- Helmut Jonen was an asset manager at UBS, where he earned 300,000 Swiss Francs a year.
- But 10 years ago, he quit his job to live off of dividends.
- He told Insider what ETFs he relies on and the keys to being a successful investor.
This is an edited, translated version of an article that originally appeared on January 3, 2023.
Helmut Jonen, 62, was an asset manager at the Swiss investment bank UBS. Ten years ago, he quit his job at the bank to live off dividends.
At UBS, Jonen’s annual salary was 300,000 Swiss francs, or around $322,400. He told Insider that he achieved financial freedom when he hit 240,000 Swiss francs, or about $257,800, a year in dividends — 80% of his salary at UBS.
“This year I will probably earn over 300,000 euros in dividends for the first time,” he said.
May was his record month last year; he earned over 35,000 euros in dividends, Jonen said.
The former asset manager relies on 4 dividend ETFs
Jonen said he started investing his money in the stock market in 1982, when he first began planning how to live off investments.
“If you want to live off dividends, you have to start in your mid-20s. If you don’t start until you’re 40, it gets pretty darn expensive,” he said.
Jonen has 101 open positions in his portfolio: 97 stocks and four ETFs. “It takes a bit of work,” he said, adding that he spent an average of about two hours a day on his portfolio.
Exchange Traded Funds, or ETFs, are investment trusts that investors trade on the stock exchange in a way similar to regular stocks.
The four ETFs in his portfolio focus on dividends, he said.
They are the Vanguard FTSE All-World High Dividend Yield, which “covers almost everything worldwide that pays dividends,” the iShares STOXX Global Select Dividend 100, which picks 100 “promising stocks,” the iShares Asia Pacific Dividend, and the iShares Emerging Markets Dividend, he said.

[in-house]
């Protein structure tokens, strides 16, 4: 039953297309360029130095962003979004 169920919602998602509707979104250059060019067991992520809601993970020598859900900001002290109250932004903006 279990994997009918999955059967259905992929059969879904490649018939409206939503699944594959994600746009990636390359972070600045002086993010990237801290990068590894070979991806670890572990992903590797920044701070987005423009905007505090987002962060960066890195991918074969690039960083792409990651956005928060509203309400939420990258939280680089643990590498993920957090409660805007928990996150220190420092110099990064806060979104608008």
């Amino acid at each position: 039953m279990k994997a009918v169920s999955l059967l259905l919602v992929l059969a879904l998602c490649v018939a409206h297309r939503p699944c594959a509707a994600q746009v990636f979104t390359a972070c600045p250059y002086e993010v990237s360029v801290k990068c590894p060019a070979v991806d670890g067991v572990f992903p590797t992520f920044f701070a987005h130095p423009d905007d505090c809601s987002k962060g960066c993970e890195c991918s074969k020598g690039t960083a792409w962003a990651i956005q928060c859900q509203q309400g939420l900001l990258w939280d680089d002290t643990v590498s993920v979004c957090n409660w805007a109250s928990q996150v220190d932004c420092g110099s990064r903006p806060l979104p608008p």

The latter two focus on the Asia Pacific region and developing countries, respectively.
Moving forward, Jonen said he wants to increase his positions, especially in the dividend ETFs, as they don’t require much effort.
Focus on ETFs rather than individual stocks if you don’t have the time to watch the market
If you’re just starting out in investing, you should only put money in individual stocks if “you enjoy it and you have the time,” Jonen said.
But for people who can’t spend hours each day poring over the latest market movements, then an ETF is the way to go, he said.
He said this could “to turbocharge your income” without you having to “waste time analyzing stocks.”
He added that individual companies could see dramatic turnarounds. “In the 1990s, Apple was almost bankrupt. Today, it’s the most valuable company on earth,” Jonen said.
But investors need to realize that even the healthiest company can get into serious trouble, Jonen continued.
That’s also why it’s important to diversify your portfolio right from the start, Jonen said, adding that no stock should make up more than 4% of your portfolio.
“That way, if something like Wirecard’s 2020 collapse happens, you’ll survive it,” he said.
Working with the wealthy taught him to play the long game
Jonen said he learned one key lesson from working with wealthy clients at UBS: think in the long term if you invest in stocks.
“I’ve been an investor for a long time, looking at stocks as a long-term investment,” Jonen said. But after conversations with clients, he said he learned to look even further into the future.
“Some investors in the stock market think overnight. They get nervous today when a stock drops more than 5%,” he said.
But he said that, at UBS, he learned to hold a stock for at least five years.
“I’ve learned that the most successful entrepreneurs are the ones who think in terms of generations. Thinking extremely long-term is the key to a successful stock-market career,” he said.